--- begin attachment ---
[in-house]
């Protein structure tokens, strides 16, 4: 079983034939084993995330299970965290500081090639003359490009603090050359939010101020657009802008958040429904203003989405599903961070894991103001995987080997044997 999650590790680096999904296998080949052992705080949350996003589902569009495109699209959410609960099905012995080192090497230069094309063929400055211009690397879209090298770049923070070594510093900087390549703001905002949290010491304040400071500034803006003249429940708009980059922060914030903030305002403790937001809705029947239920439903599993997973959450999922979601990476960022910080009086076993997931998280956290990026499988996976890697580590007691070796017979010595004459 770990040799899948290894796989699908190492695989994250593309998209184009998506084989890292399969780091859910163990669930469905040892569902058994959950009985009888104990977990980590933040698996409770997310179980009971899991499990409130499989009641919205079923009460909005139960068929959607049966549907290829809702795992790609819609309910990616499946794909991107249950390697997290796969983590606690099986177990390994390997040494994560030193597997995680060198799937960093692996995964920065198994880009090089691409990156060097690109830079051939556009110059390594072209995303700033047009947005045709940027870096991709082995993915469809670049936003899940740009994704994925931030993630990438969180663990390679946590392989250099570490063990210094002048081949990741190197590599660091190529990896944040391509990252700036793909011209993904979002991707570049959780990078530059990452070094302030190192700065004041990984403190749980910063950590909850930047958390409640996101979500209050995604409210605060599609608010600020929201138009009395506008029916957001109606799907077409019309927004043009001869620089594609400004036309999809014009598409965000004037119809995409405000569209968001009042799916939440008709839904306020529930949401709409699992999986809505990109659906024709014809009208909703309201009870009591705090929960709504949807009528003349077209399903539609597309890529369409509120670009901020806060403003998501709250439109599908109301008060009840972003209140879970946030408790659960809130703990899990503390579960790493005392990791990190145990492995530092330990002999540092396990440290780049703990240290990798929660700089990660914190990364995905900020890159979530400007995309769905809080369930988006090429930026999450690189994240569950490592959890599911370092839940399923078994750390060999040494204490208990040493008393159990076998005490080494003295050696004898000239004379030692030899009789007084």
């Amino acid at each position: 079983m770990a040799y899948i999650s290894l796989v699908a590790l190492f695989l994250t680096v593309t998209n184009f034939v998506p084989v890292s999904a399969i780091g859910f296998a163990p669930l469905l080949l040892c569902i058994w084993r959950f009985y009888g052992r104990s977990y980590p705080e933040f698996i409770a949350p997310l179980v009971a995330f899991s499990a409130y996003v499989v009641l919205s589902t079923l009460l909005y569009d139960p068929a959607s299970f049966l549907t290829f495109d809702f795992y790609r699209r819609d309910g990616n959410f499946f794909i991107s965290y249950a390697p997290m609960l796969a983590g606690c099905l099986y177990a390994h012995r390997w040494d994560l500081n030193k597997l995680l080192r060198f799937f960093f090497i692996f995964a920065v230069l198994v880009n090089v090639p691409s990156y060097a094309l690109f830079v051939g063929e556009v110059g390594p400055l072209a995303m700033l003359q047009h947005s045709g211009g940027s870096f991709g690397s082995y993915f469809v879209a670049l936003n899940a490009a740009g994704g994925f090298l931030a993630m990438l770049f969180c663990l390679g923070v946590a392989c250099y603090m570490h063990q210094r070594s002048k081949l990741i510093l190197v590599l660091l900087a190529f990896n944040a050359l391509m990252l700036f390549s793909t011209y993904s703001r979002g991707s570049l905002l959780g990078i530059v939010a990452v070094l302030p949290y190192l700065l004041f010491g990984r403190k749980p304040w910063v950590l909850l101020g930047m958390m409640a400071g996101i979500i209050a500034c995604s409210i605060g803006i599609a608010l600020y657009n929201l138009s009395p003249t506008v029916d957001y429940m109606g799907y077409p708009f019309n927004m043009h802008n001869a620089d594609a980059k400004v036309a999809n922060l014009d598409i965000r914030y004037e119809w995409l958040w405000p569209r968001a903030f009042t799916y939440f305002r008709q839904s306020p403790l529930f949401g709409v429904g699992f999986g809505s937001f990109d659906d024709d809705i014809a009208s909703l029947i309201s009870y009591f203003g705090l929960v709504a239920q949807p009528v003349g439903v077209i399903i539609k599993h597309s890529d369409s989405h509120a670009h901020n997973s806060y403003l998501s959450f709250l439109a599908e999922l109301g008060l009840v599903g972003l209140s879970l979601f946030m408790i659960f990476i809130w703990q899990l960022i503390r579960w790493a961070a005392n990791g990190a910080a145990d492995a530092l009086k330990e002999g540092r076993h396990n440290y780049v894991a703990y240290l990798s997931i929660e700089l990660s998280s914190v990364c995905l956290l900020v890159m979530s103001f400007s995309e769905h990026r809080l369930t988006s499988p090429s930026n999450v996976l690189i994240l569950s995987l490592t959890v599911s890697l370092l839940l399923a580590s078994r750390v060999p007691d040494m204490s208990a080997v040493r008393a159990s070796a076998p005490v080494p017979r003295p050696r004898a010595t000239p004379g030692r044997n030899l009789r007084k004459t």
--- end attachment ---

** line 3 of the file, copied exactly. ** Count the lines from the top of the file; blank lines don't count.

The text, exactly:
């Amino acid at each position: 079983m770990a040799y899948i999650s290894l796989v699908a590790l190492f695989l994250t680096v593309t998209n184009f034939v998506p084989v890292s999904a399969i780091g859910f296998a163990p669930l469905l080949l040892c569902i058994w084993r959950f009985y009888g052992r104990s977990y980590p705080e933040f698996i409770a949350p997310l179980v009971a995330f899991s499990a409130y996003v499989v009641l919205s589902t079923l009460l909005y569009d139960p068929a959607s299970f049966l549907t290829f495109d809702f795992y790609r699209r819609d309910g990616n959410f499946f794909i991107s965290y249950a390697p997290m609960l796969a983590g606690c099905l099986y177990a390994h012995r390997w040494d994560l500081n030193k597997l995680l080192r060198f799937f960093f090497i692996f995964a920065v230069l198994v880009n090089v090639p691409s990156y060097a094309l690109f830079v051939g063929e556009v110059g390594p400055l072209a995303m700033l003359q047009h947005s045709g211009g940027s870096f991709g690397s082995y993915f469809v879209a670049l936003n899940a490009a740009g994704g994925f090298l931030a993630m990438l770049f969180c663990l390679g923070v946590a392989c250099y603090m570490h063990q210094r070594s002048k081949l990741i510093l190197v590599l660091l900087a190529f990896n944040a050359l391509m990252l700036f390549s793909t011209y993904s703001r979002g991707s570049l905002l959780g990078i530059v939010a990452v070094l302030p949290y190192l700065l004041f010491g990984r403190k749980p304040w910063v950590l909850l101020g930047m958390m409640a400071g996101i979500i209050a500034c995604s409210i605060g803006i599609a608010l600020y657009n929201l138009s009395p003249t506008v029916d957001y429940m109606g799907y077409p708009f019309n927004m043009h802008n001869a620089d594609a980059k400004v036309a999809n922060l014009d598409i965000r914030y004037e119809w995409l958040w405000p569209r968001a903030f009042t799916y939440f305002r008709q839904s306020p403790l529930f949401g709409v429904g699992f999986g809505s937001f990109d659906d024709d809705i014809a009208s909703l029947i309201s009870y009591f203003g705090l929960v709504a239920q949807p009528v003349g439903v077209i399903i539609k599993h597309s890529d369409s989405h509120a670009h901020n997973s806060y403003l998501s959450f709250l439109a599908e999922l109301g008060l009840v599903g972003l209140s879970l979601f946030m408790i659960f990476i809130w703990q899990l960022i503390r579960w790493a961070a005392n990791g990190a910080a145990d492995a530092l009086k330990e002999g540092r076993h396990n440290y780049v894991a703990y240290l990798s997931i929660e700089l990660s998280s914190v990364c995905l956290l900020v890159m979530s103001f400007s995309e769905h990026r809080l369930t988006s499988p090429s930026n999450v996976l690189i994240l569950s995987l490592t959890v599911s890697l370092l839940l399923a580590s078994r750390v060999p007691d040494m204490s208990a080997v040493r008393a159990s070796a076998p005490v080494p017979r003295p050696r004898a010595t000239p004379g030692r044997n030899l009789r007084k004459t």